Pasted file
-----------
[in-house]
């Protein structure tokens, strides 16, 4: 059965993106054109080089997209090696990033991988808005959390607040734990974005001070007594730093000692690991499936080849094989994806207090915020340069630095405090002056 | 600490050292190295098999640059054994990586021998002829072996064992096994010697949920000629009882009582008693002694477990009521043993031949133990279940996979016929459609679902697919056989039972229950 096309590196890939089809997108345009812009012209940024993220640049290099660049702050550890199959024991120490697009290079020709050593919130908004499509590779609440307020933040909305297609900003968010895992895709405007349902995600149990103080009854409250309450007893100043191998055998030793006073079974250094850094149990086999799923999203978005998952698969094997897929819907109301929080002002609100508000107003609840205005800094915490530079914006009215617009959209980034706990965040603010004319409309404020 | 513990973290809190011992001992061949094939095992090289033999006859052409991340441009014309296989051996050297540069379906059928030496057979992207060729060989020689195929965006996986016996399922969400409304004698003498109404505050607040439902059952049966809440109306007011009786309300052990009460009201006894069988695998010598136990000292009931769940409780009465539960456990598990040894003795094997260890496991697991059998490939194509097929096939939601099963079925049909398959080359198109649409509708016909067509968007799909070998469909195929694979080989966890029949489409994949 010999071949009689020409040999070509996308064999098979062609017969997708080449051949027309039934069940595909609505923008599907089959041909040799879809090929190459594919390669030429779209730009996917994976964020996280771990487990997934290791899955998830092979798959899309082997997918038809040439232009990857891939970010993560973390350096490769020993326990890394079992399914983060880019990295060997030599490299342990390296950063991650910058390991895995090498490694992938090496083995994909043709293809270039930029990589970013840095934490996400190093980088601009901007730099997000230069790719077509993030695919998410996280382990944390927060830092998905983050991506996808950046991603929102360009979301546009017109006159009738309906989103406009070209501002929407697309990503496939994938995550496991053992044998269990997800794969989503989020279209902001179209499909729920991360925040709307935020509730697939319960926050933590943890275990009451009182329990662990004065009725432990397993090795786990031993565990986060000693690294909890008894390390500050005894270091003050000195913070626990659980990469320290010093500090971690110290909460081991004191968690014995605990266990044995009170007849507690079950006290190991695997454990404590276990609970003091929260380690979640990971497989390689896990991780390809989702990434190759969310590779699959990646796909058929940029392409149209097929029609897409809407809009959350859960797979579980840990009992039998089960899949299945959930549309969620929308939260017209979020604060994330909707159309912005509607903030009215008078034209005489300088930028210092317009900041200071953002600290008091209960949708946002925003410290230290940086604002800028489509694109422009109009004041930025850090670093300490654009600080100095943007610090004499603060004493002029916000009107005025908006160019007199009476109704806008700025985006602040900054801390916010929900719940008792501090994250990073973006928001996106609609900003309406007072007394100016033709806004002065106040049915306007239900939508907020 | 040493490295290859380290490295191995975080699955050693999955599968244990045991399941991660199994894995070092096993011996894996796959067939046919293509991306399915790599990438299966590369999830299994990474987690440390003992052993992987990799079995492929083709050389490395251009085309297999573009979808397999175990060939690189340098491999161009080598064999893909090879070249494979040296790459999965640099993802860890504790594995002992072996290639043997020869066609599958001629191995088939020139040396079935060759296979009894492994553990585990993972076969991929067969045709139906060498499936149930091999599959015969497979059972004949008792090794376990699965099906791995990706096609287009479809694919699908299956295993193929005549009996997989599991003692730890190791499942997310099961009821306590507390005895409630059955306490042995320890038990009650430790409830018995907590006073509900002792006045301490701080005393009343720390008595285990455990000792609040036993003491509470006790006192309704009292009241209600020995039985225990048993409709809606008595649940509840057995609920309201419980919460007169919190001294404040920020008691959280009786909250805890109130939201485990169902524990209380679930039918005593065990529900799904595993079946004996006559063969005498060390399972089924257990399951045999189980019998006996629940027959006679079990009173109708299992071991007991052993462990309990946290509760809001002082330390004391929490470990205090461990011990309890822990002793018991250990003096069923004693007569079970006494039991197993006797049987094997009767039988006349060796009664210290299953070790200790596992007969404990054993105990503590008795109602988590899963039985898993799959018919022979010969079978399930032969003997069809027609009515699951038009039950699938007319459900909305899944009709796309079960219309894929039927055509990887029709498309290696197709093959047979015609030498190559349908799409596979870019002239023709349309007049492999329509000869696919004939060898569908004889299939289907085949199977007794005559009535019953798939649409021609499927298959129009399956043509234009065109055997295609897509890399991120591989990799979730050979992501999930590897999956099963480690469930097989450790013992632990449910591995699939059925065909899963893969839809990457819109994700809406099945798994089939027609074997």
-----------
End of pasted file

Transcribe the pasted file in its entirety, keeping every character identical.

[in-house]
């Protein structure tokens, strides 16, 4: 059965993106054109080089997209090696990033991988808005959390607040734990974005001070007594730093000692690991499936080849094989994806207090915020340069630095405090002056 | 600490050292190295098999640059054994990586021998002829072996064992096994010697949920000629009882009582008693002694477990009521043993031949133990279940996979016929459609679902697919056989039972229950 096309590196890939089809997108345009812009012209940024993220640049290099660049702050550890199959024991120490697009290079020709050593919130908004499509590779609440307020933040909305297609900003968010895992895709405007349902995600149990103080009854409250309450007893100043191998055998030793006073079974250094850094149990086999799923999203978005998952698969094997897929819907109301929080002002609100508000107003609840205005800094915490530079914006009215617009959209980034706990965040603010004319409309404020 | 513990973290809190011992001992061949094939095992090289033999006859052409991340441009014309296989051996050297540069379906059928030496057979992207060729060989020689195929965006996986016996399922969400409304004698003498109404505050607040439902059952049966809440109306007011009786309300052990009460009201006894069988695998010598136990000292009931769940409780009465539960456990598990040894003795094997260890496991697991059998490939194509097929096939939601099963079925049909398959080359198109649409509708016909067509968007799909070998469909195929694979080989966890029949489409994949 010999071949009689020409040999070509996308064999098979062609017969997708080449051949027309039934069940595909609505923008599907089959041909040799879809090929190459594919390669030429779209730009996917994976964020996280771990487990997934290791899955998830092979798959899309082997997918038809040439232009990857891939970010993560973390350096490769020993326990890394079992399914983060880019990295060997030599490299342990390296950063991650910058390991895995090498490694992938090496083995994909043709293809270039930029990589970013840095934490996400190093980088601009901007730099997000230069790719077509993030695919998410996280382990944390927060830092998905983050991506996808950046991603929102360009979301546009017109006159009738309906989103406009070209501002929407697309990503496939994938995550496991053992044998269990997800794969989503989020279209902001179209499909729920991360925040709307935020509730697939319960926050933590943890275990009451009182329990662990004065009725432990397993090795786990031993565990986060000693690294909890008894390390500050005894270091003050000195913070626990659980990469320290010093500090971690110290909460081991004191968690014995605990266990044995009170007849507690079950006290190991695997454990404590276990609970003091929260380690979640990971497989390689896990991780390809989702990434190759969310590779699959990646796909058929940029392409149209097929029609897409809407809009959350859960797979579980840990009992039998089960899949299945959930549309969620929308939260017209979020604060994330909707159309912005509607903030009215008078034209005489300088930028210092317009900041200071953002600290008091209960949708946002925003410290230290940086604002800028489509694109422009109009004041930025850090670093300490654009600080100095943007610090004499603060004493002029916000009107005025908006160019007199009476109704806008700025985006602040900054801390916010929900719940008792501090994250990073973006928001996106609609900003309406007072007394100016033709806004002065106040049915306007239900939508907020 | 040493490295290859380290490295191995975080699955050693999955599968244990045991399941991660199994894995070092096993011996894996796959067939046919293509991306399915790599990438299966590369999830299994990474987690440390003992052993992987990799079995492929083709050389490395251009085309297999573009979808397999175990060939690189340098491999161009080598064999893909090879070249494979040296790459999965640099993802860890504790594995002992072996290639043997020869066609599958001629191995088939020139040396079935060759296979009894492994553990585990993972076969991929067969045709139906060498499936149930091999599959015969497979059972004949008792090794376990699965099906791995990706096609287009479809694919699908299956295993193929005549009996997989599991003692730890190791499942997310099961009821306590507390005895409630059955306490042995320890038990009650430790409830018995907590006073509900002792006045301490701080005393009343720390008595285990455990000792609040036993003491509470006790006192309704009292009241209600020995039985225990048993409709809606008595649940509840057995609920309201419980919460007169919190001294404040920020008691959280009786909250805890109130939201485990169902524990209380679930039918005593065990529900799904595993079946004996006559063969005498060390399972089924257990399951045999189980019998006996629940027959006679079990009173109708299992071991007991052993462990309990946290509760809001002082330390004391929490470990205090461990011990309890822990002793018991250990003096069923004693007569079970006494039991197993006797049987094997009767039988006349060796009664210290299953070790200790596992007969404990054993105990503590008795109602988590899963039985898993799959018919022979010969079978399930032969003997069809027609009515699951038009039950699938007319459900909305899944009709796309079960219309894929039927055509990887029709498309290696197709093959047979015609030498190559349908799409596979870019002239023709349309007049492999329509000869696919004939060898569908004889299939289907085949199977007794005559009535019953798939649409021609499927298959129009399956043509234009065109055997295609897509890399991120591989990799979730050979992501999930590897999956099963480690469930097989450790013992632990449910591995699939059925065909899963893969839809990457819109994700809406099945798994089939027609074997």